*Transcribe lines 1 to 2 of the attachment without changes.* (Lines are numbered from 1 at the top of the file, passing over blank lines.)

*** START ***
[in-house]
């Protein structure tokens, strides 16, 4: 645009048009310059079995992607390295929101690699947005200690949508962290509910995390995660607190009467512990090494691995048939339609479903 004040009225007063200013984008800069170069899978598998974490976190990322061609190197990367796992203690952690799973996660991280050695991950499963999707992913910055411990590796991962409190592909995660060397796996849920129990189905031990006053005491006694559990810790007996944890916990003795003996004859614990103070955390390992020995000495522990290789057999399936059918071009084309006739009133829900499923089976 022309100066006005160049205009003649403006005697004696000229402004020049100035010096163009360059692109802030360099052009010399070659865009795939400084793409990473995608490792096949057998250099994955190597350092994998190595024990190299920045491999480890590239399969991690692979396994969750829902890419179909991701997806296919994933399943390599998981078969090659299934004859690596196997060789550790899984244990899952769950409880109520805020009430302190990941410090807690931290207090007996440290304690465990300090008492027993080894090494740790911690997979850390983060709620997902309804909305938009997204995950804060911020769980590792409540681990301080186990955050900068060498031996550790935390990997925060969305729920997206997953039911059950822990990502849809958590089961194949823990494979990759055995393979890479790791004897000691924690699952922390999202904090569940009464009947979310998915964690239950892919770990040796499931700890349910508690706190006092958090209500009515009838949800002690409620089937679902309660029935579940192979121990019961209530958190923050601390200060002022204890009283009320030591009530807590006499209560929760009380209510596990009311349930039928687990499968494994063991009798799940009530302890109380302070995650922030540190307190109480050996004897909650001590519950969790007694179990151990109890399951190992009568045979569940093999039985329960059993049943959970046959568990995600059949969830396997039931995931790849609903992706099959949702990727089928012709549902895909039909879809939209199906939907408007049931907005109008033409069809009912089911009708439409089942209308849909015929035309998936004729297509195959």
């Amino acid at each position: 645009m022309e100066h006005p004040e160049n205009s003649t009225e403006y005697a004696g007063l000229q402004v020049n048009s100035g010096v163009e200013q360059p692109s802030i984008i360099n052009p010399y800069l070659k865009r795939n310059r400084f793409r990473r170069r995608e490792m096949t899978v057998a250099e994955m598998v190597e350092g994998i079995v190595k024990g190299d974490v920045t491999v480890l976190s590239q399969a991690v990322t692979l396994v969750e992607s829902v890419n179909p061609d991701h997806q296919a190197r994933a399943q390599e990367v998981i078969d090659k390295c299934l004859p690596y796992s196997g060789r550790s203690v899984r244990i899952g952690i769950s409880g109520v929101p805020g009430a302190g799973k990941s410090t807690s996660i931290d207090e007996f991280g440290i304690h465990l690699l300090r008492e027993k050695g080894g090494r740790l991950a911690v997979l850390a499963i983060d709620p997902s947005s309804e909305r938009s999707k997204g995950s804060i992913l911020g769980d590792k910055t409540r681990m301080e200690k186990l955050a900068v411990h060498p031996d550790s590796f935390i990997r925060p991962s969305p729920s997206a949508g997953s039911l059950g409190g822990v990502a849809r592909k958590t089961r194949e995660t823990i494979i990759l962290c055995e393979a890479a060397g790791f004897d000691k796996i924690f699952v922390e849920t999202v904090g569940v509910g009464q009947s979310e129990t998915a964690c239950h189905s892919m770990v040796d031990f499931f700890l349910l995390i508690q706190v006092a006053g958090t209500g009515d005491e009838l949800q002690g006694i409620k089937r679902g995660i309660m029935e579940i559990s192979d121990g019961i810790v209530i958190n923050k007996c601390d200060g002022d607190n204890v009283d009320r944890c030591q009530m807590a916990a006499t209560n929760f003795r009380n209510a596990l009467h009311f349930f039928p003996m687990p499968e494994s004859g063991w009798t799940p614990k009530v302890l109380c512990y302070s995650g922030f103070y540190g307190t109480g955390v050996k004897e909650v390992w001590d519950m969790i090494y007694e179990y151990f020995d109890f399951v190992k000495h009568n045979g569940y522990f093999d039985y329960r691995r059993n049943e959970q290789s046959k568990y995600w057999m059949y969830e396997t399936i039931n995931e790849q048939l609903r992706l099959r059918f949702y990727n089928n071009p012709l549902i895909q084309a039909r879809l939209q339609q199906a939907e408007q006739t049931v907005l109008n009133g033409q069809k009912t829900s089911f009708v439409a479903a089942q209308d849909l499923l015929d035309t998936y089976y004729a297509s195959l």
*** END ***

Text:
[in-house]
């Protein structure tokens, strides 16, 4: 645009048009310059079995992607390295929101690699947005200690949508962290509910995390995660607190009467512990090494691995048939339609479903 004040009225007063200013984008800069170069899978598998974490976190990322061609190197990367796992203690952690799973996660991280050695991950499963999707992913910055411990590796991962409190592909995660060397796996849920129990189905031990006053005491006694559990810790007996944890916990003795003996004859614990103070955390390992020995000495522990290789057999399936059918071009084309006739009133829900499923089976 022309100066006005160049205009003649403006005697004696000229402004020049100035010096163009360059692109802030360099052009010399070659865009795939400084793409990473995608490792096949057998250099994955190597350092994998190595024990190299920045491999480890590239399969991690692979396994969750829902890419179909991701997806296919994933399943390599998981078969090659299934004859690596196997060789550790899984244990899952769950409880109520805020009430302190990941410090807690931290207090007996440290304690465990300090008492027993080894090494740790911690997979850390983060709620997902309804909305938009997204995950804060911020769980590792409540681990301080186990955050900068060498031996550790935390990997925060969305729920997206997953039911059950822990990502849809958590089961194949823990494979990759055995393979890479790791004897000691924690699952922390999202904090569940009464009947979310998915964690239950892919770990040796499931700890349910508690706190006092958090209500009515009838949800002690409620089937679902309660029935579940192979121990019961209530958190923050601390200060002022204890009283009320030591009530807590006499209560929760009380209510596990009311349930039928687990499968494994063991009798799940009530302890109380302070995650922030540190307190109480050996004897909650001590519950969790007694179990151990109890399951190992009568045979569940093999039985329960059993049943959970046959568990995600059949969830396997039931995931790849609903992706099959949702990727089928012709549902895909039909879809939209199906939907408007049931907005109008033409069809009912089911009708439409089942209308849909015929035309998936004729297509195959």